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Make Your Outdoor Space More Inviting With String Lights

Posted on Jul 9, 2020 in:
  • Remodel
  • Seattle Times HomeWork
  • Maintain
  • Homeowners

String lights over a modern patio with a fire pit

Q: As Seattle enters Safe Start phase two, I’m hoping to host some small, socially distant, outdoor get-togethers. Are there any quick, inexpensive ways to make my backyard more inviting?

A: Adding some ambient lighting with string lights can transform your backyard into a space to reconnect after a long stay-at-home spring. String lights are extremely versatile—they can be hung in many different lengths and patterns and are easy to attach to a variety of surfaces. They only take a few steps and supplies to install.

It’s more important than ever to have an outdoor living space to host family and friends safely and comfortably. Adding a simple element like string lights is not only cost-effective, but is a stylish way to designate space and create an intimate, relaxing backyard retreat. Start by planning your layout and gathering your materials.

Plan Your Layout

Examine your space and see what you can work with. Do you have a tree, fence, or standing structure that lights can be attached to? If yes, great! If not, you can create your own while simultaneously adding landscaping with string light planters. This fun side project uses four-by-four outdoor posts, planters, and a few other materials to create the structure needed for hanging lights.

Next, try to envision your string light layout—do you want a canopy, zig zag, or outline? Once you have an idea of how you would like to hang your lights, get out and take some measurements.

Tip: It can be helpful to sketch the design out on paper before measuring so you can label the lengths of your lights.

Gather Your Materials

  • String lights: Use your measurements to order the correct length of string lights to cover your design. LED string lights are a great option because they’re long-lasting and energy efficient.
  • 2 ⅝” screw eyelets: You will need one screw-in eyelet for every surface point that will attach to your lights. It’s always a good idea to have a couple extra on hand just in case.
  • Zip ties: These will be used to attach your lights to the eyelets. Most string light cords are black, so use matching black ties to help keep them hidden from sight.
  • Scissors: To cut the excess length of your zip ties after attaching.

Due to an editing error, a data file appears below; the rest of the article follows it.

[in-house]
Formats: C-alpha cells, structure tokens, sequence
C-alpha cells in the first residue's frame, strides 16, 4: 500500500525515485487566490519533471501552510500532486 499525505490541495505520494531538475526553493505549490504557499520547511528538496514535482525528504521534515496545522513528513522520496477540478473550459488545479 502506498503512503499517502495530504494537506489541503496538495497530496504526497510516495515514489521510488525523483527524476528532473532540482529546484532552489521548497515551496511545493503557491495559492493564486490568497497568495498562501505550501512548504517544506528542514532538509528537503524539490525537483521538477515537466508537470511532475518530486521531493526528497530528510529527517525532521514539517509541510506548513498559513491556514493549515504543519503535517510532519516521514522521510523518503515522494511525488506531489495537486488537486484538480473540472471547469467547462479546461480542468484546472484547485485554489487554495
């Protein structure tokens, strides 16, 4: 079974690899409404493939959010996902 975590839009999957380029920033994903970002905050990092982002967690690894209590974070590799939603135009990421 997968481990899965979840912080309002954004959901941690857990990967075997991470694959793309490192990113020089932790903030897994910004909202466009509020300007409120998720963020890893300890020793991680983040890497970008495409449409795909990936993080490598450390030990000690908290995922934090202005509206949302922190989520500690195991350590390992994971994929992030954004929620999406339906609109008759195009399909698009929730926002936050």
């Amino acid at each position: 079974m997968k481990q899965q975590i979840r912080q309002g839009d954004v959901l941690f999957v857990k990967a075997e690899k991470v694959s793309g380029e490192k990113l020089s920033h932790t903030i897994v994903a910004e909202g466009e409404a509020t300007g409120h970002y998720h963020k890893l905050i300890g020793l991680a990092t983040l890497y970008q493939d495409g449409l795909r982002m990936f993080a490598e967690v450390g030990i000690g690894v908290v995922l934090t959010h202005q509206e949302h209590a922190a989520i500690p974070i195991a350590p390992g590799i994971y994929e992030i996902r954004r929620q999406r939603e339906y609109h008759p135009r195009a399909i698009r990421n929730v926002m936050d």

• Drill: To make starter holes for your eyelets.
  • Measuring tape and pencil: To use for placement of screw eyelets.

Install Your Lights

Now that you have your plan and your materials, it’s time to put it all together.

  • Step 1: Measure and mark contact points
    For adequate headspace you’ll need to install your eyelets at least eight feet from the ground. String lights look best when installed evenly, so use your measuring tape and pencil to mark each point where you plan to attach a screw eyelet. If you are attaching to a tree, it may be easier to mark with chalk or tie a string. If your yard isn’t level, you will need to take that into account and adjust your measurements accordingly.
  • Step 2: Install hooks
    Use a power drill to make starter holes at your marked locations. Screw in the eyelet until the threaded portion is completely concealed within the surface. Install all eyelets before connecting any string lights.
  • Step 3: Attach string lights
    Start attaching your string lights with the plug-end at the location closest to a power source. Use a zip tie to secure the light cable to each eyelet along your pre-planned path. Attach the zip ties loosely at first in case any adjustments need to be made along the way. Once your lights are hung, fully secure each zip tie and snip off the excess plastic with scissors.

Now it’s time to go enjoy your newly updated space with family and friends! Cheers to a safe and healthy summer.

Rachel Dixon is the marketing manager at Seattle Lighting, a member of the Master Builders Association of King and Snohomish Counties (MBAKS). If you have a home improvement, remodeling, or residential homebuilding question you’d like answered by one of MBAKS’ more than 2,600 members, write to


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